Biden Considers Greenlighting New Oil Projects As His Climate Target Slips From Reach
President Joe Biden was elected on an ambitious climate platform — a vow to rapidly wean the nation off of fossil fuels and slash greenhouse gas emissions in half by 2030, thereby confronting a crisis that his predecessor refused to take seriously.
But 18 months into his presidency, those goals are looking increasingly out of reach, according to a new analysis. Many factors are out of Biden’s direct control, though the consensus among climate experts and advocates is that the administration’s actions on climate have not matched its rhetoric. On the contrary, the administration recently signaled it might soon approve major new oil and gas development in Alaska and the Gulf of Mexico, which could further endanger Biden’s climate promises.
An analysis Thursday from Rhodium Group, an independent economic research company, found that without additional policy actions, the U.S. is on pace to reduce planet-warming emissions 24 to 35% below 2005 levels by the end of the decade — far short of Biden’s 50 to 52% goal, which is enshrined in the U.S.’s commitment under the landmark Paris climate agreement.
The new outlook is actually an improvement over Rhodium’s assessment last year, when the U.S. was on pace for a 17 to 30% emissions reduction by 2030. But the organization noted that the change from 2021 “is largely attributable to slower macroeconomic growth projections and higher fossil fuel prices — not large policy changes.”
“Now, more than ever, it’s important for policymakers to focus on maximizing the impacts of policy: the clock is ticking on both achieving the U.S.’s 2030 climate goals and on reducing emissions to avert the worst impacts of climate change,” the report reads.
A White House official expressed confidence that the administration can still meet its goals.
“We exceeded the goals set in 2009 in Copenhagen thanks to good policy decisions during the Obama-Biden Administration and critical state and local partners, and likewise today we continue to have multiple viable pathways to achieve President Biden’s 2030 climate targets and beyond,” the official said via email. “President Biden has and will continue to take action — administrative and legislative — that will accelerate the momentum behind cheaper sources of clean energy.”
Russia’s invasion of Ukraine, now in its fifth month, threw a wrench into the gears of the global energy market, and Republicans have worked overtime to pin the blame on Biden. In responding to the energy crisis, skyrocketing inflation and high prices at the pump, Biden and his team have middle-roaded themselves into the dog house of both progressive climate advocates and the fossil fuel industry alike.
Many green groups are growing increasingly frustrated with what they see as Biden abandoning his promise to aggressively fight climate change and transition the nation away from fossil fuels.
Meanwhile, profit-rich oil and gas companies and their Republican allies have accused Biden of standing in the way of increased domestic fossil fuel production while appealing to other nations to increase supply.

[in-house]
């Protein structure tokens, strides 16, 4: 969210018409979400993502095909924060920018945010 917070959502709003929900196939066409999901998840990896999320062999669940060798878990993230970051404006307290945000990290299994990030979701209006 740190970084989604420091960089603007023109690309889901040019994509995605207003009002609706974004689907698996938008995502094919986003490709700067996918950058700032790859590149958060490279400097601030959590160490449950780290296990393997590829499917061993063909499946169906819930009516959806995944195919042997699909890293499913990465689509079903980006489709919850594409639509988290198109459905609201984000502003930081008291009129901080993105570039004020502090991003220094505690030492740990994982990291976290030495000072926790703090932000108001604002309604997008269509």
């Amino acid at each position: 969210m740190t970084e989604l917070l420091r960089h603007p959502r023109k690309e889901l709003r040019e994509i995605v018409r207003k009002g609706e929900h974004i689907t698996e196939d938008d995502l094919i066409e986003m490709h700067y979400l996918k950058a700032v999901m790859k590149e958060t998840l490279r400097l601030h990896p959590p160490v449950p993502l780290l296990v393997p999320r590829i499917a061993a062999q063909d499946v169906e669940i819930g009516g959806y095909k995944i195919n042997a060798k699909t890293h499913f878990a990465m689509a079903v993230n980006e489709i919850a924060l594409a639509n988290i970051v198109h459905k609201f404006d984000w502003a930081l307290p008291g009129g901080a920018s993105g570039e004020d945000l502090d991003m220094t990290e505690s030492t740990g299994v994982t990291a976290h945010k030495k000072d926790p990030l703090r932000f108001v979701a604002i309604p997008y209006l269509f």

The Rhodium Group’s sobering report comes as Biden tries to walk a tightrope on energy and climate policy amid mounting pressure to increase domestic oil and gas production in an effort to help combat high energy prices.
This month, despite Biden’s early pledge to end oil and gas leasing on federal lands and waters, the administration rolled out a proposed offshore drilling plan that leaves the door open for as many as 11 lease sales in U.S. waters — 10 in the Gulf of Mexico and one in Alaska’s Cook Inlet — over the next five years. Interior Secretary Deb Haaland emphasized in a statement that the proposal is not yet finalized and that the agency could ultimately opt not to hold a single lease sale.
During a congressional hearing Wednesday, Sen. Cindy Hyde-Smith (R-Miss.) asked Haaland about the odds that the administration will ultimately forgo holding offshore lease sales under the plan. Haaland said she “can’t prejudge anything at this time” but that the agency “will work to have a balanced approach to this issue.”
Also this month, Biden’s team took a step toward greenlighting ConocoPhillips’ massive Willow Project in Alaska’s National Petroleum Reserve. Late last Friday evening, it issued an environmental review of the $6 billion project, which is slated to produce more than 600 million barrels of oil over 30 years. The Trump administration initially approved the project, but it was later blocked by a federal judge. The Biden administration’s environmental assessment outlines several different alternatives, including not allowing the project to be built at all, but does not detail the administration’s preference. The Washington Post, however, reported that the Bureau of Land Management initially published a different version of the analysis that indicated the administration is likely to approve construction.
The Post also reported that the Biden administration is showing an openness to these and other fossil fuel projects in hopes of securing West Virginia Sen. Joe Manchin’s (D) support for a scaled-back climate and social spending package.
The effort comes as Biden’s approval rating lingers around 38%, a near record low.
A New York Times-Siena College poll this month found that 77% of registered voters feel the U.S. is moving in the wrong direction. When asked about the biggest problem facing the country, 20% of voters answered the economy, while 15% said inflation and the cost of living. Only 1% said energy or climate change.